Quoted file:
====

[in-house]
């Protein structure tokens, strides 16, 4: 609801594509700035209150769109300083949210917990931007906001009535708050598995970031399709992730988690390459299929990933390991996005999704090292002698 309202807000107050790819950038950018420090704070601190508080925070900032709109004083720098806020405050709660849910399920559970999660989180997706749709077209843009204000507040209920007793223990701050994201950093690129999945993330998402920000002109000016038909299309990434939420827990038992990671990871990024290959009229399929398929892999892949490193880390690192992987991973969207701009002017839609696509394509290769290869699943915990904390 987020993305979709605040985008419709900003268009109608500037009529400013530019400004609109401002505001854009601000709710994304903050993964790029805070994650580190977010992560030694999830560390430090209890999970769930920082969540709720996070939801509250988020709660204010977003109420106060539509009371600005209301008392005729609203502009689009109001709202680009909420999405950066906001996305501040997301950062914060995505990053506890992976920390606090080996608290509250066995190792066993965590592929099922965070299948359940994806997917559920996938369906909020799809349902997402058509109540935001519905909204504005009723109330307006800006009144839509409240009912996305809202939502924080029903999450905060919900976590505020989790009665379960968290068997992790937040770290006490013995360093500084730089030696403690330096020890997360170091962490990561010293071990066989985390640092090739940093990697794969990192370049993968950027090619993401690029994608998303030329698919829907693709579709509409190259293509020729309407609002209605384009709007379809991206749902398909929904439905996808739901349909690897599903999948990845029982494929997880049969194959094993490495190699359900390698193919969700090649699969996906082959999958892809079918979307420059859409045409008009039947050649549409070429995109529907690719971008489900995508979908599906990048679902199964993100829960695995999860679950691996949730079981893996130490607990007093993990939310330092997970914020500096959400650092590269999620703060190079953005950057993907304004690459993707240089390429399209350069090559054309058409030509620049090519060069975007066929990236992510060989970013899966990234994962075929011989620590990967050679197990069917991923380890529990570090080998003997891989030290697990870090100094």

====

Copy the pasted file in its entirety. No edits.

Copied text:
[in-house]
């Protein structure tokens, strides 16, 4: 609801594509700035209150769109300083949210917990931007906001009535708050598995970031399709992730988690390459299929990933390991996005999704090292002698 309202807000107050790819950038950018420090704070601190508080925070900032709109004083720098806020405050709660849910399920559970999660989180997706749709077209843009204000507040209920007793223990701050994201950093690129999945993330998402920000002109000016038909299309990434939420827990038992990671990871990024290959009229399929398929892999892949490193880390690192992987991973969207701009002017839609696509394509290769290869699943915990904390 987020993305979709605040985008419709900003268009109608500037009529400013530019400004609109401002505001854009601000709710994304903050993964790029805070994650580190977010992560030694999830560390430090209890999970769930920082969540709720996070939801509250988020709660204010977003109420106060539509009371600005209301008392005729609203502009689009109001709202680009909420999405950066906001996305501040997301950062914060995505990053506890992976920390606090080996608290509250066995190792066993965590592929099922965070299948359940994806997917559920996938369906909020799809349902997402058509109540935001519905909204504005009723109330307006800006009144839509409240009912996305809202939502924080029903999450905060919900976590505020989790009665379960968290068997992790937040770290006490013995360093500084730089030696403690330096020890997360170091962490990561010293071990066989985390640092090739940093990697794969990192370049993968950027090619993401690029994608998303030329698919829907693709579709509409190259293509020729309407609002209605384009709007379809991206749902398909929904439905996808739901349909690897599903999948990845029982494929997880049969194959094993490495190699359900390698193919969700090649699969996906082959999958892809079918979307420059859409045409008009039947050649549409070429995109529907690719971008489900995508979908599906990048679902199964993100829960695995999860679950691996949730079981893996130490607990007093993990939310330092997970914020500096959400650092590269999620703060190079953005950057993907304004690459993707240089390429399209350069090559054309058409030509620049090519060069975007066929990236992510060989970013899966990234994962075929011989620590990967050679197990069917991923380890529990570090080998003997891989030290697990870090100094």